Keeping it special
When your kids are able to talk to grandparents either on the phone or through online channels, try to think of a way to make it more personal.
Cheff’s father has a reading group of sorts with her kids. Each time they chat on Skype, he reads a book to them — and then each of the grandkids reads a book to him.
“His joy is to read books to the kids over Skype,” says Cheff, who adds that her youngest daughter tells the story by looking at the pictures when it’s her turn to “read.” Right now, the group is working their way through the Fancy Nancy book series. When it comes to their time with grandma, Ava and Zoe put on performances.
“My oldest daughter will sing a song, and my little one likes to show off her ballet moves.”
Besides trying to connect in real time, you can give grandparents a play-by-play look at your kids’ lives through various online channels. On Metro Parent’s Facebook page, several parents said they used privacy settings on social media platforms like Facebook and Flickr, so that only family could see the photos they post of kids.
Along with milestone events like school plays and piano recitals, make sure to take pictures of everyday moments for grandparents to enjoy, too. If your kids are old enough, let them use your smartphone to take pictures to send to grandparents with messages.
You can post these pictures either through texts, Facebook, Flickr or even email.
Teens texting grandparents
Take a look at my teen’s cell phone and you’ll find that, along with her BFF, she trades a steady stream of texts with her grandma.
For many teens, texting has allowed them to form relationships with their grandparents in ways they wouldn’t be able to otherwise. A 2012 study from AARP and Microsoft Corp. found that more and more social technologies are helping teens and grandparents grow closer.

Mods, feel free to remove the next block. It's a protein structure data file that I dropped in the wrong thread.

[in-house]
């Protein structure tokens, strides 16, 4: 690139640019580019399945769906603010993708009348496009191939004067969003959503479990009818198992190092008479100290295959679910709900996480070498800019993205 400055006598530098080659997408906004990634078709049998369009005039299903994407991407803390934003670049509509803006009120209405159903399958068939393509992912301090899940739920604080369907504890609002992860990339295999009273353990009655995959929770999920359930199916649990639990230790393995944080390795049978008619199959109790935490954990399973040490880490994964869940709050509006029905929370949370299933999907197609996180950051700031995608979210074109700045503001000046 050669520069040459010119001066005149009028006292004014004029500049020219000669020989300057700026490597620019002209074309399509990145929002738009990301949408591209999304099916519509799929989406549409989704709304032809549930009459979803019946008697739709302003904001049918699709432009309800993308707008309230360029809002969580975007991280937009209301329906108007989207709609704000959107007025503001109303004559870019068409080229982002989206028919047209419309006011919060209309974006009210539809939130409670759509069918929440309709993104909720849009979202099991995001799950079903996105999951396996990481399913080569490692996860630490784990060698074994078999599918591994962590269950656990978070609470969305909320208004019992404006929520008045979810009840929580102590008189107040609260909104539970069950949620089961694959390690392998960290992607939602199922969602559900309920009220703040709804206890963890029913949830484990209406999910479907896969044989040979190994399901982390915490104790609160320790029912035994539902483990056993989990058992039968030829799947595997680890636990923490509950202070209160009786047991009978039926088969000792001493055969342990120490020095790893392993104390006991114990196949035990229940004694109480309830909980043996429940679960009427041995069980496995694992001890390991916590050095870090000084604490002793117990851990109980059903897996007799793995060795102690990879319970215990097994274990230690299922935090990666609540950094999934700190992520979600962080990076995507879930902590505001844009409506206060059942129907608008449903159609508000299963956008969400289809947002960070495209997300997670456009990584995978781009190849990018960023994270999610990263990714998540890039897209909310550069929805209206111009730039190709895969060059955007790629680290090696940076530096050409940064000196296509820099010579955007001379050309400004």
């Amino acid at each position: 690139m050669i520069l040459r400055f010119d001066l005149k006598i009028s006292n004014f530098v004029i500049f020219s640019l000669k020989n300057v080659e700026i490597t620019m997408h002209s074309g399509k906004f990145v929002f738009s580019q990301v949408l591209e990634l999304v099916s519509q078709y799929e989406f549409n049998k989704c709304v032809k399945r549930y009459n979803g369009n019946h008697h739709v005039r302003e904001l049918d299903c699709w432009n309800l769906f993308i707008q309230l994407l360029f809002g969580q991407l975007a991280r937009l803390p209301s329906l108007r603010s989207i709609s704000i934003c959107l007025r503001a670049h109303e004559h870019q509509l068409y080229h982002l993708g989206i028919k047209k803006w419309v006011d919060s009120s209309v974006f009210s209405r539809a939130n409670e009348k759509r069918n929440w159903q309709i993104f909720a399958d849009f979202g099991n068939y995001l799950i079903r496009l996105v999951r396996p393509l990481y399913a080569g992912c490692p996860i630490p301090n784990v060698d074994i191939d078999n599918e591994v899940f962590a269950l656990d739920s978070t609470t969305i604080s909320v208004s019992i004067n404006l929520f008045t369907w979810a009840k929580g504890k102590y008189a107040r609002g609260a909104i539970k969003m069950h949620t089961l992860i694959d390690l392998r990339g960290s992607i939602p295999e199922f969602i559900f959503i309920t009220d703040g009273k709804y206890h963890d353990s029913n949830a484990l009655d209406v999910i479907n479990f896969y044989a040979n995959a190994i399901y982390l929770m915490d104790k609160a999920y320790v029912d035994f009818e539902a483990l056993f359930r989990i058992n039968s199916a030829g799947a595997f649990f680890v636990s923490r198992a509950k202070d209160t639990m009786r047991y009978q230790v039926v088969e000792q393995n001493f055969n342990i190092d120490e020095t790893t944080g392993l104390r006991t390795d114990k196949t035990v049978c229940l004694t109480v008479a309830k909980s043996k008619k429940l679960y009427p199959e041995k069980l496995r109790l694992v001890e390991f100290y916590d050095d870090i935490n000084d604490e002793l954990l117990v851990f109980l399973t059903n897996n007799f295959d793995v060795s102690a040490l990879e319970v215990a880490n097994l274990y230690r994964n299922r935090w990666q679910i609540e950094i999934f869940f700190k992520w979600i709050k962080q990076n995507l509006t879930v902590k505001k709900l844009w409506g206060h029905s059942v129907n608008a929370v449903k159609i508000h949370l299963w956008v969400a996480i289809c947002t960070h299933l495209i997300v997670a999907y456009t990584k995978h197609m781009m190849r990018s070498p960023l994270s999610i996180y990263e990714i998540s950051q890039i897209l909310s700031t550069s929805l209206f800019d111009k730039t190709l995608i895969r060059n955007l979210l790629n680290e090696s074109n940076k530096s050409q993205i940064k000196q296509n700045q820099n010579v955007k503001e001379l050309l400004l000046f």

- Of those surveyed (ranging in age from 13 to 75 years old), 83 percent consider going online to be a helpful form of communication among family members.
- Thirty percent of grandparents of teens/young adults agree that connecting online has helped them better understand their teen/young adult grandchildren, and 29 percent of teens/young adults say the same about their grandparents.
- Teens agree that the computer increases both the quantity (70 percent) and quality (67 percent) of their communication with family members living far away.
Connecting on paper
Technology isn’t the only answer when it comes to reaching out to grandparents. For Cheff, pairing good old-fashioned mail with Skype chats and phone calls helped her kids grow closer to grandparents.
Teach your kids how to write and address a letter to their grandparents.
Don’t forget that mail – and not the electronic kind — still holds special appeal to most kids. They can wrap up school art projects, create pictures or write letters to send to grandparents. Unlike online conversations, kids can hang on to the letters they exchange with grandparents and read them over again whenever they want.
When the return package comes from the grandparents, Cheff’s kids love to read through the messages together.
“My 7-year-old will read hers and then read the message for her younger sister,” says Cheff. “They have this little bonding moment.”
Easy mementos for grandparents
Kodak recently updated its in-store photo-generating kiosks so that you can create prints and gifts for grandparents from pictures on your smartphone and Facebook.
Once you’re at the store, the app enables the kiosk to tap into your stored pictures and your Facebook account. You can sort through, select and edit any of the images you want. Create photo books, greeting cards, calendars and more with a few clicks.
This post was originally published in 2013 and is updated occasionally.